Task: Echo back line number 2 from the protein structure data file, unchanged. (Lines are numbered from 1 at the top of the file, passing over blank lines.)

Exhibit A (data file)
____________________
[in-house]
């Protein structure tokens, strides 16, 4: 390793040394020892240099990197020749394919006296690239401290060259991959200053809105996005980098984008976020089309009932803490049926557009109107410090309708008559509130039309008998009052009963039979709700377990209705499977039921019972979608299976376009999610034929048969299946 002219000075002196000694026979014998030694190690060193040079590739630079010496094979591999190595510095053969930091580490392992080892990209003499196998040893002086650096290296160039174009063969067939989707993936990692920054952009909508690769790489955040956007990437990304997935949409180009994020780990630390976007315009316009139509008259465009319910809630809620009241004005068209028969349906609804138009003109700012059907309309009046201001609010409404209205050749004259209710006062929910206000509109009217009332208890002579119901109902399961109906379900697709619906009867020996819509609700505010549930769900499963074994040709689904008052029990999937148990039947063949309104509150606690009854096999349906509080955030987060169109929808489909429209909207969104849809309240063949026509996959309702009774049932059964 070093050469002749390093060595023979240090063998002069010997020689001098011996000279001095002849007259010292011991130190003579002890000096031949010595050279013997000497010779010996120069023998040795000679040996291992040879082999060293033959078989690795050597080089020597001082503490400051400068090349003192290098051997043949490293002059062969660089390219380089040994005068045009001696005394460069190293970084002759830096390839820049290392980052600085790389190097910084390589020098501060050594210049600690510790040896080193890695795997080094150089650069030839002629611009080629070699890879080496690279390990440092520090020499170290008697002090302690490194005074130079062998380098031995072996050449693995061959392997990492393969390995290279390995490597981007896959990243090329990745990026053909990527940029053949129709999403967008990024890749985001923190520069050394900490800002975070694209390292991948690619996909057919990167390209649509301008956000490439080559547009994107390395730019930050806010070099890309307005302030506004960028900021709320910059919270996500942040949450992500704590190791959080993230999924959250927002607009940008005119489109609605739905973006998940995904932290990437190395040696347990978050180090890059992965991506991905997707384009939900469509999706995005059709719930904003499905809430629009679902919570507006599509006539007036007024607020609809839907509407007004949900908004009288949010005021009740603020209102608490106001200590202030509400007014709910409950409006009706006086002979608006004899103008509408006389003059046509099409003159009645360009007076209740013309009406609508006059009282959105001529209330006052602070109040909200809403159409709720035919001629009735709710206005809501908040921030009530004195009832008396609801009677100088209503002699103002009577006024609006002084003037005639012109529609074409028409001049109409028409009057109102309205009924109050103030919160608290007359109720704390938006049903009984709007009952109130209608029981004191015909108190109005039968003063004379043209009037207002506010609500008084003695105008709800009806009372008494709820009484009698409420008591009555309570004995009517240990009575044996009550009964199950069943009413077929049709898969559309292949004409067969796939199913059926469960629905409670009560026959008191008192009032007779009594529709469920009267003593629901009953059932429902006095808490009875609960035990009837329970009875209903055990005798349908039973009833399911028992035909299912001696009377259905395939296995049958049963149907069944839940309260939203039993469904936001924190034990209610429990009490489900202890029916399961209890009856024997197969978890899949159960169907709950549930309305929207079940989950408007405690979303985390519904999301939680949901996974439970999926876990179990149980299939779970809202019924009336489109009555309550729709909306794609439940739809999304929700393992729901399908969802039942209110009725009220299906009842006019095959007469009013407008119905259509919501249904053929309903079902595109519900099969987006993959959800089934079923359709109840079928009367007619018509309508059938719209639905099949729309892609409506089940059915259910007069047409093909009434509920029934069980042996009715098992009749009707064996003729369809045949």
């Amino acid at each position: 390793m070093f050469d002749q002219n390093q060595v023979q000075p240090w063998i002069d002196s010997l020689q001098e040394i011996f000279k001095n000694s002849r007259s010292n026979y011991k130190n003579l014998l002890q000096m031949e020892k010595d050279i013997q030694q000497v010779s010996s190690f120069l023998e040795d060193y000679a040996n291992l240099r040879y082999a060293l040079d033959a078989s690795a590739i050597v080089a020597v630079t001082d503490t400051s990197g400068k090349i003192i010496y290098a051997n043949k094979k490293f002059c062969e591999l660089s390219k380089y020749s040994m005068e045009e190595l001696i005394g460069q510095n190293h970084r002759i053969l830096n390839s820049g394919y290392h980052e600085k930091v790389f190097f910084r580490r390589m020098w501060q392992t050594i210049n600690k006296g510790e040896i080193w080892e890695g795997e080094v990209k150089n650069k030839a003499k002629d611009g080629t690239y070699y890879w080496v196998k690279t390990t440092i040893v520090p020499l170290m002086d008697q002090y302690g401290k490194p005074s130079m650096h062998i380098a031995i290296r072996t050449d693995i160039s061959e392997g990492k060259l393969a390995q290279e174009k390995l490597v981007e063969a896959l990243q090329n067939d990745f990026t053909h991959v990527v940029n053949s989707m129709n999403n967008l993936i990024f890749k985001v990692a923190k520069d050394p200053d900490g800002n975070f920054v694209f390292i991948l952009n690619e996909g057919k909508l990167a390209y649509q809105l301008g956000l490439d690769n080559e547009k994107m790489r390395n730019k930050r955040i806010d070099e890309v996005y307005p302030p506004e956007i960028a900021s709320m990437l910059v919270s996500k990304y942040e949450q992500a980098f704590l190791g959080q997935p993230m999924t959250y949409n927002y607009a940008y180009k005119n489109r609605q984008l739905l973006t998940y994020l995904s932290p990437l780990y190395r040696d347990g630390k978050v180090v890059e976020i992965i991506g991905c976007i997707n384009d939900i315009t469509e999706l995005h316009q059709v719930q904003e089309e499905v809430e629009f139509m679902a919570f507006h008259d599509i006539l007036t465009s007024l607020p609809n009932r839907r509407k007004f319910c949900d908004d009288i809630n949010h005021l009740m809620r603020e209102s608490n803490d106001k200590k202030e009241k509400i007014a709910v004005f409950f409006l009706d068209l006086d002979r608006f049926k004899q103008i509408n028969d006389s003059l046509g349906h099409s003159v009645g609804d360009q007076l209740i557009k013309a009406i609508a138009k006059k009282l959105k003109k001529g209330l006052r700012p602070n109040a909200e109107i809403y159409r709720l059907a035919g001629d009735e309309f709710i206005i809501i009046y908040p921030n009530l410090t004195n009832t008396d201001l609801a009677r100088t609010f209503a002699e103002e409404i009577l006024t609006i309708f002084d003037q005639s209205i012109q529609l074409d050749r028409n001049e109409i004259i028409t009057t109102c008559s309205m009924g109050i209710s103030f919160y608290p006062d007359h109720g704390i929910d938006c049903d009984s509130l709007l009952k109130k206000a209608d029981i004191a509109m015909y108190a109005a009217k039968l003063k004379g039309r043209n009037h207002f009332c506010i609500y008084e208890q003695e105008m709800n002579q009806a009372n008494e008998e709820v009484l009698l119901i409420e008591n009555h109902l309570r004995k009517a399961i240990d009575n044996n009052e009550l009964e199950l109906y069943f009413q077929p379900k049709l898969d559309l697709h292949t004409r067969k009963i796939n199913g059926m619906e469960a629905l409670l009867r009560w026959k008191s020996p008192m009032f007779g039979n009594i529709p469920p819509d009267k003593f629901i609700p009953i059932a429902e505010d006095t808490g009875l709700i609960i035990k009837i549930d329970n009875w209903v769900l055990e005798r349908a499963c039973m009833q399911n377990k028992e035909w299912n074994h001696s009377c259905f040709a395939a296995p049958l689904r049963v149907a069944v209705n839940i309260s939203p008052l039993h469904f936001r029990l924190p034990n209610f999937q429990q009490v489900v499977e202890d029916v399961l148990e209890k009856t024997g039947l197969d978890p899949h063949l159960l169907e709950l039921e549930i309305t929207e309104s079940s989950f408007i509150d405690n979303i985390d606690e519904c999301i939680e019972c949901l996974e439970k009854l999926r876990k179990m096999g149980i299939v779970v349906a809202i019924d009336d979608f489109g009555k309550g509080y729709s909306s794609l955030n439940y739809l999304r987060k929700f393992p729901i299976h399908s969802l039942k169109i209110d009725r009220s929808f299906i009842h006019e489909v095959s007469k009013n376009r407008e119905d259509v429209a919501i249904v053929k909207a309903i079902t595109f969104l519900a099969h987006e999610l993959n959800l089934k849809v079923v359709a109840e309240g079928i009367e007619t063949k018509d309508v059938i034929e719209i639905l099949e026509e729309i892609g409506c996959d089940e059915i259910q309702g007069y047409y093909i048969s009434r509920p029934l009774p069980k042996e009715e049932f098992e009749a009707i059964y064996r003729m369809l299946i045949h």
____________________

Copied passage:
């Protein structure tokens, strides 16, 4: 390793040394020892240099990197020749394919006296690239401290060259991959200053809105996005980098984008976020089309009932803490049926557009109107410090309708008559509130039309008998009052009963039979709700377990209705499977039921019972979608299976376009999610034929048969299946 002219000075002196000694026979014998030694190690060193040079590739630079010496094979591999190595510095053969930091580490392992080892990209003499196998040893002086650096290296160039174009063969067939989707993936990692920054952009909508690769790489955040956007990437990304997935949409180009994020780990630390976007315009316009139509008259465009319910809630809620009241004005068209028969349906609804138009003109700012059907309309009046201001609010409404209205050749004259209710006062929910206000509109009217009332208890002579119901109902399961109906379900697709619906009867020996819509609700505010549930769900499963074994040709689904008052029990999937148990039947063949309104509150606690009854096999349906509080955030987060169109929808489909429209909207969104849809309240063949026509996959309702009774049932059964 070093050469002749390093060595023979240090063998002069010997020689001098011996000279001095002849007259010292011991130190003579002890000096031949010595050279013997000497010779010996120069023998040795000679040996291992040879082999060293033959078989690795050597080089020597001082503490400051400068090349003192290098051997043949490293002059062969660089390219380089040994005068045009001696005394460069190293970084002759830096390839820049290392980052600085790389190097910084390589020098501060050594210049600690510790040896080193890695795997080094150089650069030839002629611009080629070699890879080496690279390990440092520090020499170290008697002090302690490194005074130079062998380098031995072996050449693995061959392997990492393969390995290279390995490597981007896959990243090329990745990026053909990527940029053949129709999403967008990024890749985001923190520069050394900490800002975070694209390292991948690619996909057919990167390209649509301008956000490439080559547009994107390395730019930050806010070099890309307005302030506004960028900021709320910059919270996500942040949450992500704590190791959080993230999924959250927002607009940008005119489109609605739905973006998940995904932290990437190395040696347990978050180090890059992965991506991905997707384009939900469509999706995005059709719930904003499905809430629009679902919570507006599509006539007036007024607020609809839907509407007004949900908004009288949010005021009740603020209102608490106001200590202030509400007014709910409950409006009706006086002979608006004899103008509408006389003059046509099409003159009645360009007076209740013309009406609508006059009282959105001529209330006052602070109040909200809403159409709720035919001629009735709710206005809501908040921030009530004195009832008396609801009677100088209503002699103002009577006024609006002084003037005639012109529609074409028409001049109409028409009057109102309205009924109050103030919160608290007359109720704390938006049903009984709007009952109130209608029981004191015909108190109005039968003063004379043209009037207002506010609500008084003695105008709800009806009372008494709820009484009698409420008591009555309570004995009517240990009575044996009550009964199950069943009413077929049709898969559309292949004409067969796939199913059926469960629905409670009560026959008191008192009032007779009594529709469920009267003593629901009953059932429902006095808490009875609960035990009837329970009875209903055990005798349908039973009833399911028992035909299912001696009377259905395939296995049958049963149907069944839940309260939203039993469904936001924190034990209610429990009490489900202890029916399961209890009856024997197969978890899949159960169907709950549930309305929207079940989950408007405690979303985390519904999301939680949901996974439970999926876990179990149980299939779970809202019924009336489109009555309550729709909306794609439940739809999304929700393992729901399908969802039942209110009725009220299906009842006019095959007469009013407008119905259509919501249904053929309903079902595109519900099969987006993959959800089934079923359709109840079928009367007619018509309508059938719209639905099949729309892609409506089940059915259910007069047409093909009434509920029934069980042996009715098992009749009707064996003729369809045949």